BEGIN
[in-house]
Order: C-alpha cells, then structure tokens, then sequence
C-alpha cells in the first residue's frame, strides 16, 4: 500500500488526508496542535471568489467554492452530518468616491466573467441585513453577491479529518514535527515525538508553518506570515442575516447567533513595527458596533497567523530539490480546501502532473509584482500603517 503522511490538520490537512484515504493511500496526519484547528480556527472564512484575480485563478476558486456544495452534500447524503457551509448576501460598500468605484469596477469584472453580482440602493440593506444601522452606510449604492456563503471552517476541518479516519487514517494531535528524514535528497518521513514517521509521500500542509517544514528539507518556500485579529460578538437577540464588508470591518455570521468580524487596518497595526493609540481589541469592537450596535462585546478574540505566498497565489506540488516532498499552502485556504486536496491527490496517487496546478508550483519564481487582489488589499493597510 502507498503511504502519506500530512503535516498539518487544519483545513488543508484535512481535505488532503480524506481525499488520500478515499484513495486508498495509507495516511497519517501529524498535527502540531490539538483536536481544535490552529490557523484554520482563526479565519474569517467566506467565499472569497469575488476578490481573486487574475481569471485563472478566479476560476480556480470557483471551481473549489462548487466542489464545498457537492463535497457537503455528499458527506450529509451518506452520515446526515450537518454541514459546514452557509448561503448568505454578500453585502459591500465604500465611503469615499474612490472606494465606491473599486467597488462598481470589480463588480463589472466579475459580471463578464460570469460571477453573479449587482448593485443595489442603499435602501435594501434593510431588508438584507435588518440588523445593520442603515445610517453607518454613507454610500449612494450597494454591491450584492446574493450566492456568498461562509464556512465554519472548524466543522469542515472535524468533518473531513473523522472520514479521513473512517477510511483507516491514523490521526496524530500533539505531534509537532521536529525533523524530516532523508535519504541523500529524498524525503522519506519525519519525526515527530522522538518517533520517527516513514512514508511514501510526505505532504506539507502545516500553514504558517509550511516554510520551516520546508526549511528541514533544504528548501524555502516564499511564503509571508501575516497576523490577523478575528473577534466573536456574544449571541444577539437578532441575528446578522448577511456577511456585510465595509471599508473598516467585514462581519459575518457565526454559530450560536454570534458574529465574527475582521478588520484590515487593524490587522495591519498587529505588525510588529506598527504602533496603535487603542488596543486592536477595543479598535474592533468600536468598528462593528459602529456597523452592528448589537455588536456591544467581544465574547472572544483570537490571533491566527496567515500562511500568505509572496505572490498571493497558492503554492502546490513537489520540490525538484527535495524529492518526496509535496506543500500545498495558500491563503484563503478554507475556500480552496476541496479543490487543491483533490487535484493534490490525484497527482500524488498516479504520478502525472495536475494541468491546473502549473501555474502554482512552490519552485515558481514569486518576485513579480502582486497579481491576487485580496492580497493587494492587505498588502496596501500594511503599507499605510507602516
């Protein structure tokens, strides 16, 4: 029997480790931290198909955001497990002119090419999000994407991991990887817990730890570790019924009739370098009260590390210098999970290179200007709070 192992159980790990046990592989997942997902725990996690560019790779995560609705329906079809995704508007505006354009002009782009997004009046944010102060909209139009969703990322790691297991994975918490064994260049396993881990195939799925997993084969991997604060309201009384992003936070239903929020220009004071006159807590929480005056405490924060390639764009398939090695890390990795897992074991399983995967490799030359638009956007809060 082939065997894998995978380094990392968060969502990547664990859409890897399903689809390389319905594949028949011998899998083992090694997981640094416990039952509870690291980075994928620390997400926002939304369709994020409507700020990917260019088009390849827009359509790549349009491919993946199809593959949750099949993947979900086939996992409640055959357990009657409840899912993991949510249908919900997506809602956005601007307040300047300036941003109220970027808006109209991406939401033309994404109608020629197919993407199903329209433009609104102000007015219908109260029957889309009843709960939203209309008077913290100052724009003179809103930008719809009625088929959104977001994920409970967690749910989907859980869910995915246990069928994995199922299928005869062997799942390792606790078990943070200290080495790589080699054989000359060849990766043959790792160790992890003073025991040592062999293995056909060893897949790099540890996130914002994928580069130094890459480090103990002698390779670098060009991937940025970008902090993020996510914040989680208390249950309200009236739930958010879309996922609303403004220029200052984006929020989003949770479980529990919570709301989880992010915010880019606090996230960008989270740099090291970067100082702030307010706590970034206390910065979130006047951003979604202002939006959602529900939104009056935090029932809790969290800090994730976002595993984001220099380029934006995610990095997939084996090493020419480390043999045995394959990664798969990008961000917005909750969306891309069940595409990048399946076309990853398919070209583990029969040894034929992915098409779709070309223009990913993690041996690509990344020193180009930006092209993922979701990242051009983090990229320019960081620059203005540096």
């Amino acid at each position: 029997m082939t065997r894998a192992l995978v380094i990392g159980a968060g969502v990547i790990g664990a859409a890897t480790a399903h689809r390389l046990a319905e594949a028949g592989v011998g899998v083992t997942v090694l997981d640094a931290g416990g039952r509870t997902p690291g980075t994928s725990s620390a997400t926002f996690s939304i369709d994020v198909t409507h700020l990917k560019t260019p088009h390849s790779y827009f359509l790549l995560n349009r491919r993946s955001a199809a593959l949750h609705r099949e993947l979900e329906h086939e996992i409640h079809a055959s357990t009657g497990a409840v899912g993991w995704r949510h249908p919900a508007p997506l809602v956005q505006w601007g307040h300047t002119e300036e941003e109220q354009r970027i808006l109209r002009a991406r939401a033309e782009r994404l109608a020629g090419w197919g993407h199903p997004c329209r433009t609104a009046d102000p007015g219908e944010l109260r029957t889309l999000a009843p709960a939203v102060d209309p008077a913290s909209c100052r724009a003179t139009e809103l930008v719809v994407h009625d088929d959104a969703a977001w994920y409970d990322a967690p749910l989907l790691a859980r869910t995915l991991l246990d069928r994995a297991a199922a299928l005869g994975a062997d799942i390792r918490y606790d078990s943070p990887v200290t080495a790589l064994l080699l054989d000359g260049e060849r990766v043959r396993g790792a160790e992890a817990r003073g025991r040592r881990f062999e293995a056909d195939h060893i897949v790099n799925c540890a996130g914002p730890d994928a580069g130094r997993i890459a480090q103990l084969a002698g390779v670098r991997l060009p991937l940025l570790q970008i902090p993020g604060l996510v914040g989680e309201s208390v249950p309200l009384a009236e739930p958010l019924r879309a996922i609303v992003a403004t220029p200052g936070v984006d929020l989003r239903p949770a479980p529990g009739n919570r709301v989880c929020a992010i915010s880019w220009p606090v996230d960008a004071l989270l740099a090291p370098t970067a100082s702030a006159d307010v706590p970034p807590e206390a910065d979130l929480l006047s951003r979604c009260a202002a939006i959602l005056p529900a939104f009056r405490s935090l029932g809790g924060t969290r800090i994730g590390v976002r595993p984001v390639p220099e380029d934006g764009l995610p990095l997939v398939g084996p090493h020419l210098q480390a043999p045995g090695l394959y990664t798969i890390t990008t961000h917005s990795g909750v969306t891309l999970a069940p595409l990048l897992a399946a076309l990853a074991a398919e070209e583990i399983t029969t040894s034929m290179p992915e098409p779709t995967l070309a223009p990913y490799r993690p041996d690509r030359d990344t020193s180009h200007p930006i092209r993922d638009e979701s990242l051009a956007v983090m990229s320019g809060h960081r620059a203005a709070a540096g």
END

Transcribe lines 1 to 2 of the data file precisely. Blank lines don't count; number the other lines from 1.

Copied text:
[in-house]
Order: C-alpha cells, then structure tokens, then sequence